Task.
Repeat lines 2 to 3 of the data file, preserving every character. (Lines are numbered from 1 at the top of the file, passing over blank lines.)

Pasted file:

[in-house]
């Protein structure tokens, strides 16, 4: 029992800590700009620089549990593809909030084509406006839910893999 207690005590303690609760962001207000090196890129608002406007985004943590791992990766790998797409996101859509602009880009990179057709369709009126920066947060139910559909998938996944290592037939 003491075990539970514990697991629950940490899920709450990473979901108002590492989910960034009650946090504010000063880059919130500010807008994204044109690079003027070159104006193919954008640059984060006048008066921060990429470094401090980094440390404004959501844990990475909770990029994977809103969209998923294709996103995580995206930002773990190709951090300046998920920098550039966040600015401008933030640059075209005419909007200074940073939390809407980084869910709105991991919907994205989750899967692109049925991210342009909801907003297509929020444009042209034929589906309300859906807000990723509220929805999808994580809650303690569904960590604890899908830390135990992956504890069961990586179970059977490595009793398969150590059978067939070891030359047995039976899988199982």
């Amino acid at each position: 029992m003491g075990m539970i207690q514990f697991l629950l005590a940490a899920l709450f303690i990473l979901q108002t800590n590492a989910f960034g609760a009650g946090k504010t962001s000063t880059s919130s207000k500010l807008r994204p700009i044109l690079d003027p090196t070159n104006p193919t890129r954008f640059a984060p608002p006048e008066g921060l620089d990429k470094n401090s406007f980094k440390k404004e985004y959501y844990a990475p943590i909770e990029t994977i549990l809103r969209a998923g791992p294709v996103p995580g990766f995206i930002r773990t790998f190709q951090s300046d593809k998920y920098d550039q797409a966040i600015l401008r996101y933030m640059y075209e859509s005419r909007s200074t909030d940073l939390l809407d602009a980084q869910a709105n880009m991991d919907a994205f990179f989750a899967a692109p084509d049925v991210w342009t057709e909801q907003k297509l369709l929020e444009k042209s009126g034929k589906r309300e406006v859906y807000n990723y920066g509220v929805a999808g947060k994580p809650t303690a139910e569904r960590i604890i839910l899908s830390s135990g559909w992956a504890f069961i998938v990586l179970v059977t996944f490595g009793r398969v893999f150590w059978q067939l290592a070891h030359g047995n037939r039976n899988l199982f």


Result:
């Protein structure tokens, strides 16, 4: 029992800590700009620089549990593809909030084509406006839910893999 207690005590303690609760962001207000090196890129608002406007985004943590791992990766790998797409996101859509602009880009990179057709369709009126920066947060139910559909998938996944290592037939 003491075990539970514990697991629950940490899920709450990473979901108002590492989910960034009650946090504010000063880059919130500010807008994204044109690079003027070159104006193919954008640059984060006048008066921060990429470094401090980094440390404004959501844990990475909770990029994977809103969209998923294709996103995580995206930002773990190709951090300046998920920098550039966040600015401008933030640059075209005419909007200074940073939390809407980084869910709105991991919907994205989750899967692109049925991210342009909801907003297509929020444009042209034929589906309300859906807000990723509220929805999808994580809650303690569904960590604890899908830390135990992956504890069961990586179970059977490595009793398969150590059978067939070891030359047995039976899988199982």
């Amino acid at each position: 029992m003491g075990m539970i207690q514990f697991l629950l005590a940490a899920l709450f303690i990473l979901q108002t800590n590492a989910f960034g609760a009650g946090k504010t962001s000063t880059s919130s207000k500010l807008r994204p700009i044109l690079d003027p090196t070159n104006p193919t890129r954008f640059a984060p608002p006048e008066g921060l620089d990429k470094n401090s406007f980094k440390k404004e985004y959501y844990a990475p943590i909770e990029t994977i549990l809103r969209a998923g791992p294709v996103p995580g990766f995206i930002r773990t790998f190709q951090s300046d593809k998920y920098d550039q797409a966040i600015l401008r996101y933030m640059y075209e859509s005419r909007s200074t909030d940073l939390l809407d602009a980084q869910a709105n880009m991991d919907a994205f990179f989750a899967a692109p084509d049925v991210w342009t057709e909801q907003k297509l369709l929020e444009k042209s009126g034929k589906r309300e406006v859906y807000n990723y920066g509220v929805a999808g947060k994580p809650t303690a139910e569904r960590i604890i839910l899908s830390s135990g559909w992956a504890f069961i998938v990586l179970v059977t996944f490595g009793r398969v893999f150590w059978q067939l290592a070891h030359g047995n037939r039976n899988l199982f």